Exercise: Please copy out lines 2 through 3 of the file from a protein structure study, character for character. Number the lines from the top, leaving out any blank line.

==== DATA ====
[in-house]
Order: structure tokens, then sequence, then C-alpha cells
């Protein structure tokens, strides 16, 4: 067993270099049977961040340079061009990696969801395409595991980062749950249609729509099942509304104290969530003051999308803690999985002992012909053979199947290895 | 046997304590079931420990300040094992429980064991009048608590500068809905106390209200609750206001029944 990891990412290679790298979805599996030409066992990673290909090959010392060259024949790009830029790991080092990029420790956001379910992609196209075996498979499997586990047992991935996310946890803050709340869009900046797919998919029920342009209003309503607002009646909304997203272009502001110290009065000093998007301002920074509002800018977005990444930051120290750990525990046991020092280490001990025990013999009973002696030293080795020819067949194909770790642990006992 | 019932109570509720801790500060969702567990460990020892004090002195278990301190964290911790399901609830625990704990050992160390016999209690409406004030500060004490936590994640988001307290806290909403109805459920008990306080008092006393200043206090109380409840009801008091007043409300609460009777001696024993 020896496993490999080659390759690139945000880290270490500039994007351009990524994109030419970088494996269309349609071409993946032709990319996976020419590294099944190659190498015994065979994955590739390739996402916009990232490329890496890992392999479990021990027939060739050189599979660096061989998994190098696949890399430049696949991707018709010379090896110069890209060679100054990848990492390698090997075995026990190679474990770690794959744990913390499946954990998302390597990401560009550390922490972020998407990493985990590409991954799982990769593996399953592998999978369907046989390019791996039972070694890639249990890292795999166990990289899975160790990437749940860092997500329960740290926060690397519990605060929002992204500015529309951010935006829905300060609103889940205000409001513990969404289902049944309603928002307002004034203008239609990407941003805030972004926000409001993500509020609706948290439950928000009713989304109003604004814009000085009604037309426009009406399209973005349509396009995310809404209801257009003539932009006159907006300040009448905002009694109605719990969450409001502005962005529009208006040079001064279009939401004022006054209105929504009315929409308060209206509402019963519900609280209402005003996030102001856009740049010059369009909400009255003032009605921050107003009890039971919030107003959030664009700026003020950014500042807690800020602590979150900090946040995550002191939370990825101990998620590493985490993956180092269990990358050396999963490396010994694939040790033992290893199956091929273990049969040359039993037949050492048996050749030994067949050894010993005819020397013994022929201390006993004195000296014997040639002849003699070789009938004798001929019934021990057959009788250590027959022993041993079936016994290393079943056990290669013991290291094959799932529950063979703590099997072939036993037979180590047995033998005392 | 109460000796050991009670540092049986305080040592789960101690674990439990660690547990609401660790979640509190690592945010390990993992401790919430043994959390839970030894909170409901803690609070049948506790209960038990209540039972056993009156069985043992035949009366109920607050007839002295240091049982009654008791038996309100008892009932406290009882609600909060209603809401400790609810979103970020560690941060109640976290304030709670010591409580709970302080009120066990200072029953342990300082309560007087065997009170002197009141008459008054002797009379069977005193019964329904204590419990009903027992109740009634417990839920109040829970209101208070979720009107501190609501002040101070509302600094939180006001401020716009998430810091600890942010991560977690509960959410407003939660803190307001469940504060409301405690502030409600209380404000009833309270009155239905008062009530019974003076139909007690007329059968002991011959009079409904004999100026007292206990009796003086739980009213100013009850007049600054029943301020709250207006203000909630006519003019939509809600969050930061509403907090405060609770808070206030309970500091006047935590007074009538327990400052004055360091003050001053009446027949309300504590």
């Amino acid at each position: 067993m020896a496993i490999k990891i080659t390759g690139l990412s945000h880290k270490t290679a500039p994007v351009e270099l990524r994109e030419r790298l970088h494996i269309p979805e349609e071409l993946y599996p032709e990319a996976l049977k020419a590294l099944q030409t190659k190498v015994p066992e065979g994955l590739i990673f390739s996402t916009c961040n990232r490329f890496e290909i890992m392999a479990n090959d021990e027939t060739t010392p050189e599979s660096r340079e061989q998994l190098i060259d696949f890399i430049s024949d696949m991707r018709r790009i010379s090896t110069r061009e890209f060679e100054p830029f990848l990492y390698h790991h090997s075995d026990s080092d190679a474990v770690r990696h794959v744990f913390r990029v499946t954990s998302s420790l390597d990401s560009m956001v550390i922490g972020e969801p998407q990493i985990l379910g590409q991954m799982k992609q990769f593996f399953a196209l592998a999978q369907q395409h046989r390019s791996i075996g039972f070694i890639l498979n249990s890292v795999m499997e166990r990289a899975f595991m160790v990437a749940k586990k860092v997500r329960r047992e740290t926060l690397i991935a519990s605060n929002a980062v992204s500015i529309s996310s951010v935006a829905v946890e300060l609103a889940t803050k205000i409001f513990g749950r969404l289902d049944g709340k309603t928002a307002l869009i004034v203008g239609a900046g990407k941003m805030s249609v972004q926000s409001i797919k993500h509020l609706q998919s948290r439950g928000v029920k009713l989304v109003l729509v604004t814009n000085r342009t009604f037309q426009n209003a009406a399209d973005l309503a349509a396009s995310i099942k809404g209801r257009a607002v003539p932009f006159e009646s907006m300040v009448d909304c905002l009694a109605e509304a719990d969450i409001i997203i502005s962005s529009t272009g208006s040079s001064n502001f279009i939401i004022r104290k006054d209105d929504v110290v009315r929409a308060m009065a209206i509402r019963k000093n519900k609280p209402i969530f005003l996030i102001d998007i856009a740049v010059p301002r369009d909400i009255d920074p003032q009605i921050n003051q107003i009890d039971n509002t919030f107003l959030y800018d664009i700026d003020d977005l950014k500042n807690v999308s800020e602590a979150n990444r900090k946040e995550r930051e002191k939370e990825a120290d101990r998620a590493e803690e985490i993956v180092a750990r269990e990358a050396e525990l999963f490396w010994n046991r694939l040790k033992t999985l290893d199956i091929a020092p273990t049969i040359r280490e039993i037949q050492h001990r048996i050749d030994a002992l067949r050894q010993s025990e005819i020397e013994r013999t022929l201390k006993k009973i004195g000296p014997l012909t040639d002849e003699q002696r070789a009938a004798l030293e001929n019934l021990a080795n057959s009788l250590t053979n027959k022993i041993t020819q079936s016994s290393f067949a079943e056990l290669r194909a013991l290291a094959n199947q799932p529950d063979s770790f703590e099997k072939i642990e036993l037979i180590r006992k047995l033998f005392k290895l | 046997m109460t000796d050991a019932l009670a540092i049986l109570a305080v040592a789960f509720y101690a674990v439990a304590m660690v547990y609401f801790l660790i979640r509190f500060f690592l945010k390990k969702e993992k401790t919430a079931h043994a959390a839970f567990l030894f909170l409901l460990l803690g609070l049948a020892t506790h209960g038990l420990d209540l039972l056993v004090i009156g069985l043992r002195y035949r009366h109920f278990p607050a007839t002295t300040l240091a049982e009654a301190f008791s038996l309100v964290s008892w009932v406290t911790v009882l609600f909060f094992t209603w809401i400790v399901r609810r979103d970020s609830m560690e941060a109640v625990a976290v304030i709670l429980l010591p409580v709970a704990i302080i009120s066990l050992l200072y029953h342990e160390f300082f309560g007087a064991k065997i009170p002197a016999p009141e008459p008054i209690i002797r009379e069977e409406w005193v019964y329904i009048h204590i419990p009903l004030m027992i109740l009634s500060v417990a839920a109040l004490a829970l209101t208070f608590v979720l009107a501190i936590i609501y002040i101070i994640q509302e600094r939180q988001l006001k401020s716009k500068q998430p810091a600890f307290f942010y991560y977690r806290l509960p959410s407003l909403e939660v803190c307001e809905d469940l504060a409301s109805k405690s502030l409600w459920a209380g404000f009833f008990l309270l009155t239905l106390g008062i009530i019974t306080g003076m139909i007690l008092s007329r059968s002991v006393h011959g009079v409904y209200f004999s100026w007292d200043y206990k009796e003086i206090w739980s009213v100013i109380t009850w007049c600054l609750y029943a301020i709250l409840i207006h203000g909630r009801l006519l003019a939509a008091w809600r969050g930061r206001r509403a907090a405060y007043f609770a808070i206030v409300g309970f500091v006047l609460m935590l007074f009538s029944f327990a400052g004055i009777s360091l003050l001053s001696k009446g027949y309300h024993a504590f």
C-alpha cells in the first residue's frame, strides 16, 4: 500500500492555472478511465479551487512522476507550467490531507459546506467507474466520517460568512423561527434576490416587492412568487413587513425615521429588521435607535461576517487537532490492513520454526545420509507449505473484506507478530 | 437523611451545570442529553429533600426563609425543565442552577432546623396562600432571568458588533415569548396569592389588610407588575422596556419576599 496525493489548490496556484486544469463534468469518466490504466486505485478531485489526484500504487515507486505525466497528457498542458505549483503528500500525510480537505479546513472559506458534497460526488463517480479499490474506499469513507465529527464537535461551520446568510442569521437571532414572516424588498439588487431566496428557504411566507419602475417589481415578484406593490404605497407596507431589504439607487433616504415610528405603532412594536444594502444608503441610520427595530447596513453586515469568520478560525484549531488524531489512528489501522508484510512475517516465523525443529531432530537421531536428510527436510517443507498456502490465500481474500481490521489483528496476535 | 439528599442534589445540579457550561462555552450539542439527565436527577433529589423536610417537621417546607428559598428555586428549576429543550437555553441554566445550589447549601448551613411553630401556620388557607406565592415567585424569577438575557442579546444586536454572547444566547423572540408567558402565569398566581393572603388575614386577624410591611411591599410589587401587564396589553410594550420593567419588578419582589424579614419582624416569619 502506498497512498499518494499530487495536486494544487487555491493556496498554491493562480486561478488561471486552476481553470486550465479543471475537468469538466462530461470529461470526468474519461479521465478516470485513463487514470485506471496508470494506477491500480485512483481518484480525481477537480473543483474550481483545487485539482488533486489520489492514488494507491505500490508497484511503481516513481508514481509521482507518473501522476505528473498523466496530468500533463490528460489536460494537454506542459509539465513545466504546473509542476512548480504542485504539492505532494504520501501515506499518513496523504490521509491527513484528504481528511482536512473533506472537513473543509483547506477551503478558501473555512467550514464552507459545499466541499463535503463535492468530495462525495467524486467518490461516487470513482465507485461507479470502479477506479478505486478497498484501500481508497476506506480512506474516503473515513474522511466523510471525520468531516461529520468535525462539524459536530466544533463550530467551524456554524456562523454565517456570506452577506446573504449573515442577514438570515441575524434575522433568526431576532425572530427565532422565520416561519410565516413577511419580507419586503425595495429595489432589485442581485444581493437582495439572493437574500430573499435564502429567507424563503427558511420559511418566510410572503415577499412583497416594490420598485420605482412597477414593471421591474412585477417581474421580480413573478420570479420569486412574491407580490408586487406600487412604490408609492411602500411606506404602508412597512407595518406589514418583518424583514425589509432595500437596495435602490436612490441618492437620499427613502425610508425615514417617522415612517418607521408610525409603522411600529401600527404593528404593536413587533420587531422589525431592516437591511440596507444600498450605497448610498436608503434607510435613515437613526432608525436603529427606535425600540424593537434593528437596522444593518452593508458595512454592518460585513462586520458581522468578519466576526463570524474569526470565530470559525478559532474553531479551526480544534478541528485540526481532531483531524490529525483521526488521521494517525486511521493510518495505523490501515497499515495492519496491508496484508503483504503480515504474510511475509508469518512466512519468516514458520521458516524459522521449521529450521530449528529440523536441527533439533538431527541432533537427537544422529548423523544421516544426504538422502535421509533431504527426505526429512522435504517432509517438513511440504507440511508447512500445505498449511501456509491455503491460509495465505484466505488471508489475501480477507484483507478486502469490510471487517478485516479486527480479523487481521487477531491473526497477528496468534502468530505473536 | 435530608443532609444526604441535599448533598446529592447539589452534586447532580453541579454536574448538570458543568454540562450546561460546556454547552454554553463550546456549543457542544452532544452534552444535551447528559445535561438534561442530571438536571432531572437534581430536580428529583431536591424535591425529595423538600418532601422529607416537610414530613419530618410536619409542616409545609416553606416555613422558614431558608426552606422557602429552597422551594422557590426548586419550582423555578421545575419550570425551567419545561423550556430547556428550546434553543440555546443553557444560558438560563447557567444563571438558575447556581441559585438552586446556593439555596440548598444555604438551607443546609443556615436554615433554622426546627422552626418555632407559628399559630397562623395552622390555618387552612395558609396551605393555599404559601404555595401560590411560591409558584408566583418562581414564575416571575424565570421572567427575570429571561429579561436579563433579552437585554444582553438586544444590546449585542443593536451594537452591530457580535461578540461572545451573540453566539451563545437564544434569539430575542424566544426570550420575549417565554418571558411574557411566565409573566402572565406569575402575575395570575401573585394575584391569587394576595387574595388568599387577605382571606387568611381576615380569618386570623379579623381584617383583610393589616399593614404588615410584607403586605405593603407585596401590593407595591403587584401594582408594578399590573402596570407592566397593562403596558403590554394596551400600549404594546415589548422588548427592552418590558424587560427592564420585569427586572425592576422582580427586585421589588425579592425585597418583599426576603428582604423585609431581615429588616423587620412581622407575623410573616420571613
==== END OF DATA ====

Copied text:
Order: structure tokens, then sequence, then C-alpha cells
């Protein structure tokens, strides 16, 4: 067993270099049977961040340079061009990696969801395409595991980062749950249609729509099942509304104290969530003051999308803690999985002992012909053979199947290895 | 046997304590079931420990300040094992429980064991009048608590500068809905106390209200609750206001029944 990891990412290679790298979805599996030409066992990673290909090959010392060259024949790009830029790991080092990029420790956001379910992609196209075996498979499997586990047992991935996310946890803050709340869009900046797919998919029920342009209003309503607002009646909304997203272009502001110290009065000093998007301002920074509002800018977005990444930051120290750990525990046991020092280490001990025990013999009973002696030293080795020819067949194909770790642990006992 | 019932109570509720801790500060969702567990460990020892004090002195278990301190964290911790399901609830625990704990050992160390016999209690409406004030500060004490936590994640988001307290806290909403109805459920008990306080008092006393200043206090109380409840009801008091007043409300609460009777001696024993 020896496993490999080659390759690139945000880290270490500039994007351009990524994109030419970088494996269309349609071409993946032709990319996976020419590294099944190659190498015994065979994955590739390739996402916009990232490329890496890992392999479990021990027939060739050189599979660096061989998994190098696949890399430049696949991707018709010379090896110069890209060679100054990848990492390698090997075995026990190679474990770690794959744990913390499946954990998302390597990401560009550390922490972020998407990493985990590409991954799982990769593996399953592998999978369907046989390019791996039972070694890639249990890292795999166990990289899975160790990437749940860092997500329960740290926060690397519990605060929002992204500015529309951010935006829905300060609103889940205000409001513990969404289902049944309603928002307002004034203008239609990407941003805030972004926000409001993500509020609706948290439950928000009713989304109003604004814009000085009604037309426009009406399209973005349509396009995310809404209801257009003539932009006159907006300040009448905002009694109605719990969450409001502005962005529009208006040079001064279009939401004022006054209105929504009315929409308060209206509402019963519900609280209402005003996030102001856009740049010059369009909400009255003032009605921050107003009890039971919030107003959030664009700026003020950014500042807690800020602590979150900090946040995550002191939370990825101990998620590493985490993956180092269990990358050396999963490396010994694939040790033992290893199956091929273990049969040359039993037949050492048996050749030994067949050894010993005819020397013994022929201390006993004195000296014997040639002849003699070789009938004798001929019934021990057959009788250590027959022993041993079936016994290393079943056990290669013991290291094959799932529950063979703590099997072939036993037979180590047995033998005392 | 109460000796050991009670540092049986305080040592789960101690674990439990660690547990609401660790979640509190690592945010390990993992401790919430043994959390839970030894909170409901803690609070049948506790209960038990209540039972056993009156069985043992035949009366109920607050007839002295240091049982009654008791038996309100008892009932406290009882609600909060209603809401400790609810979103970020560690941060109640976290304030709670010591409580709970302080009120066990200072029953342990300082309560007087065997009170002197009141008459008054002797009379069977005193019964329904204590419990009903027992109740009634417990839920109040829970209101208070979720009107501190609501002040101070509302600094939180006001401020716009998430810091600890942010991560977690509960959410407003939660803190307001469940504060409301405690502030409600209380404000009833309270009155239905008062009530019974003076139909007690007329059968002991011959009079409904004999100026007292206990009796003086739980009213100013009850007049600054029943301020709250207006203000909630006519003019939509809600969050930061509403907090405060609770808070206030309970500091006047935590007074009538327990400052004055360091003050001053009446027949309300504590």